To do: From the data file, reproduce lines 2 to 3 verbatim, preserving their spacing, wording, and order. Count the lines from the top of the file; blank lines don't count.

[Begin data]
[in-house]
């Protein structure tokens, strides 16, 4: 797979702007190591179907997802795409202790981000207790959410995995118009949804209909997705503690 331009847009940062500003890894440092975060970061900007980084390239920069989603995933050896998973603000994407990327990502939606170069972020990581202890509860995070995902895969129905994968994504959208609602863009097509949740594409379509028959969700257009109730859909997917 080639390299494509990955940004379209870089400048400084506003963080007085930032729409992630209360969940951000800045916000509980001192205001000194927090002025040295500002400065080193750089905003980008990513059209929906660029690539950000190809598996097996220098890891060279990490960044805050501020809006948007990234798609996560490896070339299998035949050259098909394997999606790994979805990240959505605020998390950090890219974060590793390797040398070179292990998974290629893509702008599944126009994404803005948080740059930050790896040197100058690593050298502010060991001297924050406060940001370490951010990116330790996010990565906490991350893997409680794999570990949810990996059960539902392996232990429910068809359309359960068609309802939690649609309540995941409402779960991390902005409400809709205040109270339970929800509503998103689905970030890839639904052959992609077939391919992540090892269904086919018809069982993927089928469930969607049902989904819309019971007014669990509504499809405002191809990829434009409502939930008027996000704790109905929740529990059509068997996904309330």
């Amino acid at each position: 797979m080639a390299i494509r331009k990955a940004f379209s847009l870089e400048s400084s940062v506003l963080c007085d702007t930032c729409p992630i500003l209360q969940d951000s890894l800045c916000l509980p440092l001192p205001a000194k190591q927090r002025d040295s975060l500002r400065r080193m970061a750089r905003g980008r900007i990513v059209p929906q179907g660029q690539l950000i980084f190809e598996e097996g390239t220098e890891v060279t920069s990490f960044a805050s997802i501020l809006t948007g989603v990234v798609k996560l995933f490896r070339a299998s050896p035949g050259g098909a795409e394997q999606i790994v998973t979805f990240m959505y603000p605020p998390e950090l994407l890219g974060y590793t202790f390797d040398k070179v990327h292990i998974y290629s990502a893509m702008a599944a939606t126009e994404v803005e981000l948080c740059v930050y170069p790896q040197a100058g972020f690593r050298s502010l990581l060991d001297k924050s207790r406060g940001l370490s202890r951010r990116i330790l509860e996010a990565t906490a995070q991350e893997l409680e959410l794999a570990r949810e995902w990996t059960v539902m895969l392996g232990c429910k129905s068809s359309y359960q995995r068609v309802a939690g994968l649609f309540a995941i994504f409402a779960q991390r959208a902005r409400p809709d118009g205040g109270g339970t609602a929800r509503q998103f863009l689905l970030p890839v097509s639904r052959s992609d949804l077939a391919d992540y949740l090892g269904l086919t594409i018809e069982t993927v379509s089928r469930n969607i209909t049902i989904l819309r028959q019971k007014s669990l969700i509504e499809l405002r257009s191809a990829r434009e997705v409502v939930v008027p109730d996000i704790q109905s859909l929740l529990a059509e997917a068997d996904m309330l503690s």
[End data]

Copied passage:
């Protein structure tokens, strides 16, 4: 797979702007190591179907997802795409202790981000207790959410995995118009949804209909997705503690 331009847009940062500003890894440092975060970061900007980084390239920069989603995933050896998973603000994407990327990502939606170069972020990581202890509860995070995902895969129905994968994504959208609602863009097509949740594409379509028959969700257009109730859909997917 080639390299494509990955940004379209870089400048400084506003963080007085930032729409992630209360969940951000800045916000509980001192205001000194927090002025040295500002400065080193750089905003980008990513059209929906660029690539950000190809598996097996220098890891060279990490960044805050501020809006948007990234798609996560490896070339299998035949050259098909394997999606790994979805990240959505605020998390950090890219974060590793390797040398070179292990998974290629893509702008599944126009994404803005948080740059930050790896040197100058690593050298502010060991001297924050406060940001370490951010990116330790996010990565906490991350893997409680794999570990949810990996059960539902392996232990429910068809359309359960068609309802939690649609309540995941409402779960991390902005409400809709205040109270339970929800509503998103689905970030890839639904052959992609077939391919992540090892269904086919018809069982993927089928469930969607049902989904819309019971007014669990509504499809405002191809990829434009409502939930008027996000704790109905929740529990059509068997996904309330």
């Amino acid at each position: 797979m080639a390299i494509r331009k990955a940004f379209s847009l870089e400048s400084s940062v506003l963080c007085d702007t930032c729409p992630i500003l209360q969940d951000s890894l800045c916000l509980p440092l001192p205001a000194k190591q927090r002025d040295s975060l500002r400065r080193m970061a750089r905003g980008r900007i990513v059209p929906q179907g660029q690539l950000i980084f190809e598996e097996g390239t220098e890891v060279t920069s990490f960044a805050s997802i501020l809006t948007g989603v990234v798609k996560l995933f490896r070339a299998s050896p035949g050259g098909a795409e394997q999606i790994v998973t979805f990240m959505y603000p605020p998390e950090l994407l890219g974060y590793t202790f390797d040398k070179v990327h292990i998974y290629s990502a893509m702008a599944a939606t126009e994404v803005e981000l948080c740059v930050y170069p790896q040197a100058g972020f690593r050298s502010l990581l060991d001297k924050s207790r406060g940001l370490s202890r951010r990116i330790l509860e996010a990565t906490a995070q991350e893997l409680e959410l794999a570990r949810e995902w990996t059960v539902m895969l392996g232990c429910k129905s068809s359309y359960q995995r068609v309802a939690g994968l649609f309540a995941i994504f409402a779960q991390r959208a902005r409400p809709d118009g205040g109270g339970t609602a929800r509503q998103f863009l689905l970030p890839v097509s639904r052959s992609d949804l077939a391919d992540y949740l090892g269904l086919t594409i018809e069982t993927v379509s089928r469930n969607i209909t049902i989904l819309r028959q019971k007014s669990l969700i509504e499809l405002r257009s191809a990829r434009e997705v409502v939930v008027p109730d996000i704790q109905s859909l929740l529990a059509e997917a068997d996904m309330l503690s």